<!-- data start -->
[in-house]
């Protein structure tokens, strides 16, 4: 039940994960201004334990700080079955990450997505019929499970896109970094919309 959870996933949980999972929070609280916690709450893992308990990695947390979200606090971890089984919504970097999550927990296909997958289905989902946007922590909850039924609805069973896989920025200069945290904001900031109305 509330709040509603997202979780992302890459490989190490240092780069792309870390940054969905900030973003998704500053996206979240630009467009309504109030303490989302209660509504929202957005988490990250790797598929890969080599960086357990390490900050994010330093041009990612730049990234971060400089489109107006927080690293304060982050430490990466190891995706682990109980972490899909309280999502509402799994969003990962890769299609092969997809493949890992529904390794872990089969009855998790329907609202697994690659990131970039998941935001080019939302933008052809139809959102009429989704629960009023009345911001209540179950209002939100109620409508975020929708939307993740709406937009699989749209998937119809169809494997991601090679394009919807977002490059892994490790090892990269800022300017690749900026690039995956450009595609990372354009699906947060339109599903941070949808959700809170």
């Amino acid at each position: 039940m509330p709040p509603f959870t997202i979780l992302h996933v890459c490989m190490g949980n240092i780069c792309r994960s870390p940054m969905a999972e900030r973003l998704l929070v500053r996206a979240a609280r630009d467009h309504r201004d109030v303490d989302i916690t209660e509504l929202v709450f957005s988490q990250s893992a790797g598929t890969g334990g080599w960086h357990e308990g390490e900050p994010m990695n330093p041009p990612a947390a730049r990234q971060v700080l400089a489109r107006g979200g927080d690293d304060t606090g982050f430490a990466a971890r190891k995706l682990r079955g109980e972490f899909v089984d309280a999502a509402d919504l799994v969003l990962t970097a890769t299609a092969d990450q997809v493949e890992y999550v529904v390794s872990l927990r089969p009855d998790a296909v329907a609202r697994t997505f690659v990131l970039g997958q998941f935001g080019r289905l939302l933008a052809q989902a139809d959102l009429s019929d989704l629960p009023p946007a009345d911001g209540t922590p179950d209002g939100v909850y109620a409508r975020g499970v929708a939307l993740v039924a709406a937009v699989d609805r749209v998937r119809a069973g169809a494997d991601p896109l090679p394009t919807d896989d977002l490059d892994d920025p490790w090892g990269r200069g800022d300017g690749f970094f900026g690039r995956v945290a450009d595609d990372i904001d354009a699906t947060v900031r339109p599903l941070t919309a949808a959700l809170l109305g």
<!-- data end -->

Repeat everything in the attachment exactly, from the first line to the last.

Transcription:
[in-house]
């Protein structure tokens, strides 16, 4: 039940994960201004334990700080079955990450997505019929499970896109970094919309 959870996933949980999972929070609280916690709450893992308990990695947390979200606090971890089984919504970097999550927990296909997958289905989902946007922590909850039924609805069973896989920025200069945290904001900031109305 509330709040509603997202979780992302890459490989190490240092780069792309870390940054969905900030973003998704500053996206979240630009467009309504109030303490989302209660509504929202957005988490990250790797598929890969080599960086357990390490900050994010330093041009990612730049990234971060400089489109107006927080690293304060982050430490990466190891995706682990109980972490899909309280999502509402799994969003990962890769299609092969997809493949890992529904390794872990089969009855998790329907609202697994690659990131970039998941935001080019939302933008052809139809959102009429989704629960009023009345911001209540179950209002939100109620409508975020929708939307993740709406937009699989749209998937119809169809494997991601090679394009919807977002490059892994490790090892990269800022300017690749900026690039995956450009595609990372354009699906947060339109599903941070949808959700809170």
């Amino acid at each position: 039940m509330p709040p509603f959870t997202i979780l992302h996933v890459c490989m190490g949980n240092i780069c792309r994960s870390p940054m969905a999972e900030r973003l998704l929070v500053r996206a979240a609280r630009d467009h309504r201004d109030v303490d989302i916690t209660e509504l929202v709450f957005s988490q990250s893992a790797g598929t890969g334990g080599w960086h357990e308990g390490e900050p994010m990695n330093p041009p990612a947390a730049r990234q971060v700080l400089a489109r107006g979200g927080d690293d304060t606090g982050f430490a990466a971890r190891k995706l682990r079955g109980e972490f899909v089984d309280a999502a509402d919504l799994v969003l990962t970097a890769t299609a092969d990450q997809v493949e890992y999550v529904v390794s872990l927990r089969p009855d998790a296909v329907a609202r697994t997505f690659v990131l970039g997958q998941f935001g080019r289905l939302l933008a052809q989902a139809d959102l009429s019929d989704l629960p009023p946007a009345d911001g209540t922590p179950d209002g939100v909850y109620a409508r975020g499970v929708a939307l993740v039924a709406a937009v699989d609805r749209v998937r119809a069973g169809a494997d991601p896109l090679p394009t919807d896989d977002l490059d892994d920025p490790w090892g990269r200069g800022d300017g690749f970094f900026g690039r995956v945290a450009d595609d990372i904001d354009a699906t947060v900031r339109p599903l941070t919309a949808a959700l809170l109305g």